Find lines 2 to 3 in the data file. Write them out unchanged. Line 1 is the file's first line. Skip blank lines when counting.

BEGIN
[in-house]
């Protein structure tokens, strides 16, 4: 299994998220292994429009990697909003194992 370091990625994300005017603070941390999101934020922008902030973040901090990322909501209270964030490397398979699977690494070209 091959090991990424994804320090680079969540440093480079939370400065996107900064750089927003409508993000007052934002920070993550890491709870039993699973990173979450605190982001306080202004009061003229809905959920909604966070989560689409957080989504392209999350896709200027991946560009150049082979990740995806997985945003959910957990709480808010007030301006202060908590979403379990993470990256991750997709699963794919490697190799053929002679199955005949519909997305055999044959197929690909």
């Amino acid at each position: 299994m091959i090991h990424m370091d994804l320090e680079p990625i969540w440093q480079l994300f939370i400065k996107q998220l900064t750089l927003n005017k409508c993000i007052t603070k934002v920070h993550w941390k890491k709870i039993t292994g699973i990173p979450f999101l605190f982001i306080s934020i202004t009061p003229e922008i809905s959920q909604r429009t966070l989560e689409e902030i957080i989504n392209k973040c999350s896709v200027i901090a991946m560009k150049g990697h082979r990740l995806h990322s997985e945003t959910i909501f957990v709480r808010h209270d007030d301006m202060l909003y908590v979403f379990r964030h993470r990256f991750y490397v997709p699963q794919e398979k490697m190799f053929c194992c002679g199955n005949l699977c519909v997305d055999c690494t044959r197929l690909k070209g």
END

């Protein structure tokens, strides 16, 4: 299994998220292994429009990697909003194992 370091990625994300005017603070941390999101934020922008902030973040901090990322909501209270964030490397398979699977690494070209 091959090991990424994804320090680079969540440093480079939370400065996107900064750089927003409508993000007052934002920070993550890491709870039993699973990173979450605190982001306080202004009061003229809905959920909604966070989560689409957080989504392209999350896709200027991946560009150049082979990740995806997985945003959910957990709480808010007030301006202060908590979403379990993470990256991750997709699963794919490697190799053929002679199955005949519909997305055999044959197929690909």
């Amino acid at each position: 299994m091959i090991h990424m370091d994804l320090e680079p990625i969540w440093q480079l994300f939370i400065k996107q998220l900064t750089l927003n005017k409508c993000i007052t603070k934002v920070h993550w941390k890491k709870i039993t292994g699973i990173p979450f999101l605190f982001i306080s934020i202004t009061p003229e922008i809905s959920q909604r429009t966070l989560e689409e902030i957080i989504n392209k973040c999350s896709v200027i901090a991946m560009k150049g990697h082979r990740l995806h990322s997985e945003t959910i909501f957990v709480r808010h209270d007030d301006m202060l909003y908590v979403f379990r964030h993470r990256f991750y490397v997709p699963q794919e398979k490697m190799f053929c194992c002679g199955n005949l699977c519909v997305d055999c690494t044959r197929l690909k070209g």